Lawsuit Filed Today in Federal Court
July 27, 2020 – Raleigh, NC – Today, disability organizations filed a lawsuit against the North Carolina State Board of Elections (“NCSBOE”) for excluding North Carolinians with disabilities from their Absentee Voting program. The lawsuit charges the state agency with discrimination against voters who are unable to independently and privately mark a paper ballot due to vision disabilities. All North Carolinians deserve to vote safely and independently, especially during the COVID-19 crisis. Click here to read the complaint.
The lawsuit was filed the day after the 30th anniversary of the Americans with Disabilities Act by a coalition of groups including Disability Rights Advocates, Disability Rights North Carolina, the North Carolina Council of the Blind, the Governor Morehead School Alumni Association, Inc., and several North Carolina voters with disabilities, including Jo Taliaferro, Kenneth Durden, Kendall Gibbs, and Dr. Ricky Scott.
The North Carolina Absentee Voting Program requires voters to fill out a paper ballot and return the ballot by mail, providing no alternatives to accommodate individuals with disabilities who are unable to independently and privately read and mark a paper ballot from home. These long-standing barriers to absentee voting are made more apparent as daily COVID-19 case counts and hospitalizations increase across the state, and the Governor has issued several executive orders recognizing the value of social distancing to reduce the spread of the virus. The State adjusted the Absentee Voting Program’s witness requirement in reaction to the pandemic but has yet to recognize the barriers imposed by the paper absentee voting procedure, nor the specific risks the pandemic poses for blind voters. Without legal action, North Carolina’s Absentee Voting Program will force individuals with disabilities to choose between their health and their right to vote privately and independently from home in November.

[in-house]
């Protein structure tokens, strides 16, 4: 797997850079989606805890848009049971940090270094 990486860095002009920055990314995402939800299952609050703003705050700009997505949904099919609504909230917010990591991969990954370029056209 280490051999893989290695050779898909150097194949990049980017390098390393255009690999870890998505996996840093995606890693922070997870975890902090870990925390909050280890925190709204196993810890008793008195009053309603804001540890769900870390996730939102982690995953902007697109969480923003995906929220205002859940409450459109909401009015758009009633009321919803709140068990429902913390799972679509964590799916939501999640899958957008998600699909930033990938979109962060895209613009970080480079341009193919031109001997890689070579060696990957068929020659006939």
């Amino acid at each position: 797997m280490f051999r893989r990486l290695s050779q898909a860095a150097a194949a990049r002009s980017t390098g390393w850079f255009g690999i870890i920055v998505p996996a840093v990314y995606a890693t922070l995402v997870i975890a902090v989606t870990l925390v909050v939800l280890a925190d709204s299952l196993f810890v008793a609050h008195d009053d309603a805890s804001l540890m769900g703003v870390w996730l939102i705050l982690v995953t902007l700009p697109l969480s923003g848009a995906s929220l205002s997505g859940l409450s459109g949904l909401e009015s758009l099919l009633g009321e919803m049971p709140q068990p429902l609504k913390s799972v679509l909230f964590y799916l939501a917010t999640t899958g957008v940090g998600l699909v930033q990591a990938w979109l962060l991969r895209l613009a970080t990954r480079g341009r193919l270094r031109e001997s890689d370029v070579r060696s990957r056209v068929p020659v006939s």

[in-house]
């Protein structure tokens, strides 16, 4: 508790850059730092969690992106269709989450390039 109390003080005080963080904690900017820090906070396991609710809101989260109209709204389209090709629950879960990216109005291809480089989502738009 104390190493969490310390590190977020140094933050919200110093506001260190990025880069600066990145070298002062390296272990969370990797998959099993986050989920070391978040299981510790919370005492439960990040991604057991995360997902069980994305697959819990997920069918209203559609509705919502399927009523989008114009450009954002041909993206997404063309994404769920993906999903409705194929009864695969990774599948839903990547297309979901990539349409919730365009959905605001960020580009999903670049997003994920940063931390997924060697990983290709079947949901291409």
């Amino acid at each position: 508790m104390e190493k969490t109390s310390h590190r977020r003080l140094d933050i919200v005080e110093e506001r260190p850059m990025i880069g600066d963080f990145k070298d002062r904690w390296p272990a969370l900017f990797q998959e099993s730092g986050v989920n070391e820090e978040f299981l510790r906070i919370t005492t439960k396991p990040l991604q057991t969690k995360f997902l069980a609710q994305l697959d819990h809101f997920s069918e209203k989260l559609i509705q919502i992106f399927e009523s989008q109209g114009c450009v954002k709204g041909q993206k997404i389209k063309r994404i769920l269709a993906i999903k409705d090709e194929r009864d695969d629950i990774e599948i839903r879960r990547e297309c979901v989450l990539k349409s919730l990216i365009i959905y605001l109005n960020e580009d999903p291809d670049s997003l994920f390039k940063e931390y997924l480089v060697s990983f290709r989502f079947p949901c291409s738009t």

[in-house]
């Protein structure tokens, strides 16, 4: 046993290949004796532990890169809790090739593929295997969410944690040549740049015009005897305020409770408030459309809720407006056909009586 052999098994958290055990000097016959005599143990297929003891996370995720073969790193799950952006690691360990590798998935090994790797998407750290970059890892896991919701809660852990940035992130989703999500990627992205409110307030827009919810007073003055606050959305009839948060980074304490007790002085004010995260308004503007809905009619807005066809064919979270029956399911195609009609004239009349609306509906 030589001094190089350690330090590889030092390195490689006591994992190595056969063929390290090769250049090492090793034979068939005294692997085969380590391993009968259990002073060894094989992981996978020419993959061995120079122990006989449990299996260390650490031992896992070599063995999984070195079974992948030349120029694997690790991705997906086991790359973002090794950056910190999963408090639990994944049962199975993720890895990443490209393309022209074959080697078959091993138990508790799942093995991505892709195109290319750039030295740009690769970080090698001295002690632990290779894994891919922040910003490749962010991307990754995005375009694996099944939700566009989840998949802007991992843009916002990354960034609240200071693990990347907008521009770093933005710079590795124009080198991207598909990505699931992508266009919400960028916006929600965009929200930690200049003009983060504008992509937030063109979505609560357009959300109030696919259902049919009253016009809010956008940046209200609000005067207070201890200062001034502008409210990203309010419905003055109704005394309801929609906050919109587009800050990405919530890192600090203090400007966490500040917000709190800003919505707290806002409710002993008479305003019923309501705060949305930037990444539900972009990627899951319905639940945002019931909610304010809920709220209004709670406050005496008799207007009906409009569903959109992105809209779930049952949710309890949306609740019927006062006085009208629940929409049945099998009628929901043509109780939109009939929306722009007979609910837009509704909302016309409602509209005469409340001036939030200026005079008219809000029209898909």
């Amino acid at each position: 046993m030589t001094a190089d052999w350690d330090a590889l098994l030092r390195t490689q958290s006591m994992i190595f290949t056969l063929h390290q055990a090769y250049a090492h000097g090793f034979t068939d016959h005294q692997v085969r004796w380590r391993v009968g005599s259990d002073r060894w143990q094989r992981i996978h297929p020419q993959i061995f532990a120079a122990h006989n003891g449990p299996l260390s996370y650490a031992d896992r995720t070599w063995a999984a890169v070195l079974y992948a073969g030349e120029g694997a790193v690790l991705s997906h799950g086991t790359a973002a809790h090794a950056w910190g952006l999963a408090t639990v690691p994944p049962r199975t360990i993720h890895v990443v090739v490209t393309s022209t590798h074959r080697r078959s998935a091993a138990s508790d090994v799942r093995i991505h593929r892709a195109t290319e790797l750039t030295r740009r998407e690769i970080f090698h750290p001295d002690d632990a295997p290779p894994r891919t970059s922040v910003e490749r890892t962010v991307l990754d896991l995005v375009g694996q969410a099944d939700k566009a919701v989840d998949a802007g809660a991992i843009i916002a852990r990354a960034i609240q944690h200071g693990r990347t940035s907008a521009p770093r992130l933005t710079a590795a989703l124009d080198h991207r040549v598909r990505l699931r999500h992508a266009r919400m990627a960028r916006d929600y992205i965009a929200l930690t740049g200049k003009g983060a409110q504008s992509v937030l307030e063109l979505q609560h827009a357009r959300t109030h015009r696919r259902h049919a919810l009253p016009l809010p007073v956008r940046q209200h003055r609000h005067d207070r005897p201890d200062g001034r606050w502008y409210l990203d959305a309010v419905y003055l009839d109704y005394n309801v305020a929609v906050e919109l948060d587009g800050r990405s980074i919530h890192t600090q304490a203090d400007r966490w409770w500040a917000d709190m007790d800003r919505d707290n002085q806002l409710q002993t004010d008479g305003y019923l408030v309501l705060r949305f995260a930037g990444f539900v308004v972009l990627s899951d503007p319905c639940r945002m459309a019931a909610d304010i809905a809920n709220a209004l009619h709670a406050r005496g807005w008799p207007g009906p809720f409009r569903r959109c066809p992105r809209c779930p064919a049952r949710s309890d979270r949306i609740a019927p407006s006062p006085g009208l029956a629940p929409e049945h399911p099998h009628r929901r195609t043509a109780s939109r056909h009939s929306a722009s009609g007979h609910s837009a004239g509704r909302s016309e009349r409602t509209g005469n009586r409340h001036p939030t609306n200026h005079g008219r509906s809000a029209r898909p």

The plaintiff organizations have informed the North Carolina State Board of Elections about the inaccessibility of paper ballots, to no avail. North Carolina offers military and overseas voters the option to receive and return ballots electronically. Voters with disabilities could easily mark such a ballot electronically, increasing their privacy and independence in time for the November 2020 elections, but the Board of Elections has yet to offer this option to voters with disabilities.
North Carolina’s Absentee Voting program can be made accessible, as has been done in other states including Maryland and West Virginia. Defendants are aware of the need for accessibility and the availability of accessible solutions and have failed to implement reasonable modifications to the program.
Dr. Ricky Scott, one of the plaintiffs, said, “Persons who are blind or vision impaired have the same right to vote privately as every other citizen in our state. We each have a right to a private, independent, and secret ballot. Yet, here we are 30 years after the passage of the ADA and we are still forced to go to court to exercise these basic rights.”